Oh, Lee can sing like an angel. She was in the shower one day, not long after she first had sex with him at her place in East Richmond. Lee was in the kitchen singing and playing guitar to that Van Morrison song, Brown Eyed Girl…it was so beautiful. It was the first time she knew she was in love with him. When she got out of the shower she hugged him, told him how beautiful it was, he said,
“Take it easy Ella you’re getting water all over my shirt.”
In those first few months he had a residency at the Armadale Hotel in Malvern and various other gigs around town. He’d sing some Jackson Browne and Van Morrison of course and a great version of Fleetwood Mac’s, ‘Go Your Own Way’. He started singing his own songs, got a good reputation. An A&R guy came to watch him one night.
Ella gets off the tram just as Lee walks out of the café. She remembers Lee being rude to the A&R guy and how when they got home he said,
“He works for some small Australian label who want to find the next Pseudo fucking Echo. He kept asking me if I do Alt Rock. I don’t even know what that is. He said I had the right look. Fuck that shit.”
Ella told him they were the biggest label in Australia but he just shook his head and said,
“If I had to work with people like that I’d go insane.”
Ella is positive the A&R guy put the word out to pubs and bars not to hire Lee because Lee was so rude to him. It’s the only explanation because Lee was, as they say, on his way.
Then the residency at the pub ended and he cheated on Ella and she dumped him and now this.
Ella was having a shit day at work. This woman fishing for compliments when she tried on a dress. Ella lying to her face about how great she looked, then Lee rang, said straight out,
“I want you to come with me to America.”
“You heard me. The eight thousand from my uncle is on top of the airline ticket. You have a couple of thousand saved don’t you. I’ll pay for your ticket, we’ll go together. Put all the shit behind us.”
“Lee, you leave in two days.
“We’ll go to Flight Centre and book the ticket as soon as you knock off.”
“What about my job? What about my boss? How will she find a…”
“Stuff her. If the situation was reversed. She’d sack you in a minute without a day’s notice.”
“Oh Lee, it’s that attitude. What if you get sick of me? What if I…”
“Come with me, please. I’ll be there at five when you knock off. Think about it babe, you and me in America.”
Ella thinks about Lee after she hangs up. He has the jet black hair of a rocker, a hard handsome face and despite the fact he never exercises, a slim, hard body. He told Ella it was from swimming at school, training three or four times a week from when he was eight or nine right up until he finished year 12. That attitude though. Stuff her he said about her boss.. But she wasn’t making it up when she told him about how she sometimes felt on the tram. And on stage he was magnetic, the whole crowd drawn to him.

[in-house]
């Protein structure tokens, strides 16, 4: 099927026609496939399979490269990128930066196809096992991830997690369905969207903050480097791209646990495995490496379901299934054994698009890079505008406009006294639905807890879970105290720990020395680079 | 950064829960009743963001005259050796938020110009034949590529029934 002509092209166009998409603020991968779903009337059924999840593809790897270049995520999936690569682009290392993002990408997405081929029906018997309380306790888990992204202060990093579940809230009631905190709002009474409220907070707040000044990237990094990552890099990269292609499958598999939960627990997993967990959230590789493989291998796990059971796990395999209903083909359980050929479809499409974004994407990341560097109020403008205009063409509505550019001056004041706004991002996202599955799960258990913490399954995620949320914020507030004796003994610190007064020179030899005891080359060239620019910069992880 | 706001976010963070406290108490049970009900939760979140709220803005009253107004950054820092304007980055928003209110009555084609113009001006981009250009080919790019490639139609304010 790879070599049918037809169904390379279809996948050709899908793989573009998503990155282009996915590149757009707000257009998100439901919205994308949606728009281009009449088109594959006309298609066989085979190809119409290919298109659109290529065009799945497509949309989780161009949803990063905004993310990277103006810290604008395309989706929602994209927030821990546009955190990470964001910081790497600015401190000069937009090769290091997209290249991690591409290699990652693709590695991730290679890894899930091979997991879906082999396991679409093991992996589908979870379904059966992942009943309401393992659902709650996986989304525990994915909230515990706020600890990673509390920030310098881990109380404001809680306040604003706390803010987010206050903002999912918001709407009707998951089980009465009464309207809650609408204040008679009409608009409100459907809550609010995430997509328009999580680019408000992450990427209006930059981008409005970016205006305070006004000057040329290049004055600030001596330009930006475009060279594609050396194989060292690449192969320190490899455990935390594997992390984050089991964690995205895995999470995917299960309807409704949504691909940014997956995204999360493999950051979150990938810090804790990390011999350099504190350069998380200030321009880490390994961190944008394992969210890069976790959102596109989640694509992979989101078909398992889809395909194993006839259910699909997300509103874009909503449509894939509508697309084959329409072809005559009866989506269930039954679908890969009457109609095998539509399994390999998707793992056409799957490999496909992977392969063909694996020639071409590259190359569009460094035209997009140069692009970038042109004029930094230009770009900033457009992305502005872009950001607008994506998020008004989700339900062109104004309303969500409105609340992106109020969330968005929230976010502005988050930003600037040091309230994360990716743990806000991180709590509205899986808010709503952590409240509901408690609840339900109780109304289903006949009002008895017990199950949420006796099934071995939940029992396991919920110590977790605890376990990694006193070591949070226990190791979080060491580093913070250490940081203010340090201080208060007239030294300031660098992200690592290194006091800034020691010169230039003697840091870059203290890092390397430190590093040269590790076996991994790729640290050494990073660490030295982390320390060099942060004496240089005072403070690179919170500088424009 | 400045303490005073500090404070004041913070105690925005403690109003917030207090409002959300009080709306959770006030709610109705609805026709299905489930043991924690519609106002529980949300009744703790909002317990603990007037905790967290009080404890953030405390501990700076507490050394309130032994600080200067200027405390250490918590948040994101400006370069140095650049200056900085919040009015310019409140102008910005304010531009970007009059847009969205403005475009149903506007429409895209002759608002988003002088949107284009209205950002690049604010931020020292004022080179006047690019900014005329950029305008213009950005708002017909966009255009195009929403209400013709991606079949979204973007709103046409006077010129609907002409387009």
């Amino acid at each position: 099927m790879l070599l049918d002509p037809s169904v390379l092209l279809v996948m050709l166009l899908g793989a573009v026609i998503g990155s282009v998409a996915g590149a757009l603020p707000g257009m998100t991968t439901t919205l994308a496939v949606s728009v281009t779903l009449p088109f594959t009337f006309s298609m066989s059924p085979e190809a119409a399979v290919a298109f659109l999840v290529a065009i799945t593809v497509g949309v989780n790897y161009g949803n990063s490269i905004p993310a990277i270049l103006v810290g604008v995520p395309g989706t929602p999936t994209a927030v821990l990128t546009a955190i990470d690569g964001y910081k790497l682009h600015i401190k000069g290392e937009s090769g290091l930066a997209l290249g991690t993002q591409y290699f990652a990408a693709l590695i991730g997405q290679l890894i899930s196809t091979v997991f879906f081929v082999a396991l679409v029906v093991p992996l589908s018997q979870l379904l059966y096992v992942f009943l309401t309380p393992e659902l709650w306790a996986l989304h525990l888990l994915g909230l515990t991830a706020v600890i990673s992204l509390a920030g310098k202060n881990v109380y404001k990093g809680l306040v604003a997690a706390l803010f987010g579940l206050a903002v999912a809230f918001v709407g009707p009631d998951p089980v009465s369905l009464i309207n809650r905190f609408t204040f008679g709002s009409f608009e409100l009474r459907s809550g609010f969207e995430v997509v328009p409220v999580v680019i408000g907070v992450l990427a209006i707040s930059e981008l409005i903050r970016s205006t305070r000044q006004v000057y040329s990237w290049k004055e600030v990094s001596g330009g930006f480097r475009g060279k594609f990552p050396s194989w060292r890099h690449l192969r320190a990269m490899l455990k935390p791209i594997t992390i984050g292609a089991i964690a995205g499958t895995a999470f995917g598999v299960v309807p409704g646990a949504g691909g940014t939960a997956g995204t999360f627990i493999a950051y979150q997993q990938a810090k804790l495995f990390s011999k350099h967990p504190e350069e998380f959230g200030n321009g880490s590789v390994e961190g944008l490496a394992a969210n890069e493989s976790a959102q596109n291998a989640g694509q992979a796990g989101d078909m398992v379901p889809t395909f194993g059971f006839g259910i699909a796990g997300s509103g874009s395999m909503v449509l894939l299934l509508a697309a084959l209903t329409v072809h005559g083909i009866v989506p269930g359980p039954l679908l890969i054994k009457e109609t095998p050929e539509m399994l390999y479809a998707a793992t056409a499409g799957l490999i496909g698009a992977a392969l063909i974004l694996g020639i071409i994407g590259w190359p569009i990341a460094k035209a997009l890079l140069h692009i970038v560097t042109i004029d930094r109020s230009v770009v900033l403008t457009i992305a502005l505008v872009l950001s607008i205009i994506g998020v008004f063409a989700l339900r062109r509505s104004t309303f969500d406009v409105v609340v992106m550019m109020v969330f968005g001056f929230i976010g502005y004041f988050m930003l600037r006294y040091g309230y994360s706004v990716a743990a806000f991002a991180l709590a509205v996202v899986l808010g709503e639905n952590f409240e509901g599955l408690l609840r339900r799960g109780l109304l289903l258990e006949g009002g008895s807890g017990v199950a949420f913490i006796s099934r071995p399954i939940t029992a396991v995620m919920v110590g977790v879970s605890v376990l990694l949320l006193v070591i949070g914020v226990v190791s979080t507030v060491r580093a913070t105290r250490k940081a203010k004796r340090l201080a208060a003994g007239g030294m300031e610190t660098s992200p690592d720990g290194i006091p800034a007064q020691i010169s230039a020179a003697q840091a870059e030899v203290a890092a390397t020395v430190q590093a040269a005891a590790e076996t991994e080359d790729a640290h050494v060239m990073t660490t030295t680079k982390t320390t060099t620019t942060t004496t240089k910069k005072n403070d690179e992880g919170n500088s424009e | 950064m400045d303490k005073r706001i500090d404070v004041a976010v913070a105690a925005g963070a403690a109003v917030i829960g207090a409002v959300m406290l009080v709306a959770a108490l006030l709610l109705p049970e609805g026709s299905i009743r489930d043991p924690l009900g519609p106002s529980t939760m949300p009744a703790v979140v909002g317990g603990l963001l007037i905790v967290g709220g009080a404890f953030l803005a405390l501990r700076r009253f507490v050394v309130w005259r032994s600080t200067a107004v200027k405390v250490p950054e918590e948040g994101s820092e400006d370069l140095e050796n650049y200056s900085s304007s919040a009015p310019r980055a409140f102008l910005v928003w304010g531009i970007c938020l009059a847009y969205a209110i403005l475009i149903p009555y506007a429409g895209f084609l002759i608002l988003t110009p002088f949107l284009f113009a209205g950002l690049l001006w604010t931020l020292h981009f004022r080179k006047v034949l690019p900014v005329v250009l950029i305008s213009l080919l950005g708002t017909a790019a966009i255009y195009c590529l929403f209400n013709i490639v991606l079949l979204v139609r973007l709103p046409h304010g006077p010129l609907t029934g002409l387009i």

Lee sits around at home, strumming his guitar, writing songs in his head and the phone rings.
“Hi Lee, it’s Ella.”
“What’s up, why’d you ring so quickly?”
“I don’t want to go with you, Lee. It’s your dream, go ahead, chase it. Take your guitar and songs and go without me.”
“Oh, um, shit, you still haven’t forgiven me.”
“It’s not that. I mean it is and it isn’t. You’re so frustrating. You didn’t ask me straight away. This is an afterthought. You think if things go screwy in America you’ll still have me.”
“No, no. That’s not it.”
Look, I’m going to my mum’s house after work. I don’t want to go to the party. I don’t want to see you before you go.”
Lee doesn’t say anything, the beats click over, Ella says,
“Meet me one more time, tomorrow, back at the café.”
“OK, tomorrow at 11am. “
“Thanks Ella, bye.”
The next day Lee is back at the café near the corner of Swan and Church St in Richmond. Ahmed isn’t there. Lee has a hangover from the party and is starving. Ella was coming to meet him soon. His uncle had put the money into his bank account so he was eating a big greasy hamburger with the lot. Ella walked in wearing all black again. Sat opposite him, said,
“This better be good. What’s so important?”
“Ella, if I don’t make it as a singer or even as a songwriter for some crummy label. Would you still love me? I mean, could you go out with, maybe live with a picture framer? Would it be so bad?”
Ella shakes her head, says,
“You know Diner that film you love so much. About those guys in their mid to late twenties meeting up at their favourite diner and shooting the breeze like it’s the greatest thing on earth.”
“Yeah, I know what it’s about. Shit.”
“But if it was you, Lee. You’d be sitting there on your own. No room for anyone else. None of us meet your great standards. We’re not cool enough. Here you are two days in a row. You arrived on our own and you’ll leave on your own. None of us are good enough for you. I’m a back-up plan if things fail.”
Lee shakes his head, says,
“Come home with me now.”
“Aah, shit, Lee, no.”
“Come on. You want to.”
Sean O’leary is a writer from Melbourne, Australia. He has published two literary short story collections, ‘My Town’ and ‘Walking’. His literary novella ‘Drifting’ was the winner of the ‘The Great Novella Search 2016’ and published in 2017. He self-published ‘The Heat’ his crime novella set in Darwin and Bangkok in 2019. ‘Drifting’ and ‘The Heat’ will be re-published by Next Chapter in 2021/22. His second crime novella ‘Preston Noir’ was published in 2020 in ‘Crime Double Feature…Neo Noir’ from the indie press ‘Zombie Pirate Publishing.’ His crime fiction collection ‘Wonderland‘ was recently published by the down and dirty folk at Close to the Bone Publishing in the United Kingdom. His new crime novel ‘Going All the Way’ and short story collection ‘Tokyo Jazz & Other Stories’ are both out now through Next Chapter Publishing. He is currently working on his new crime novel. He likes to walk all over the face of the earth, travel as often as he can, supports Melbourne Football Club (a life sentence), enjoys art but knows nothing about it, is a film buff and writes like a demon.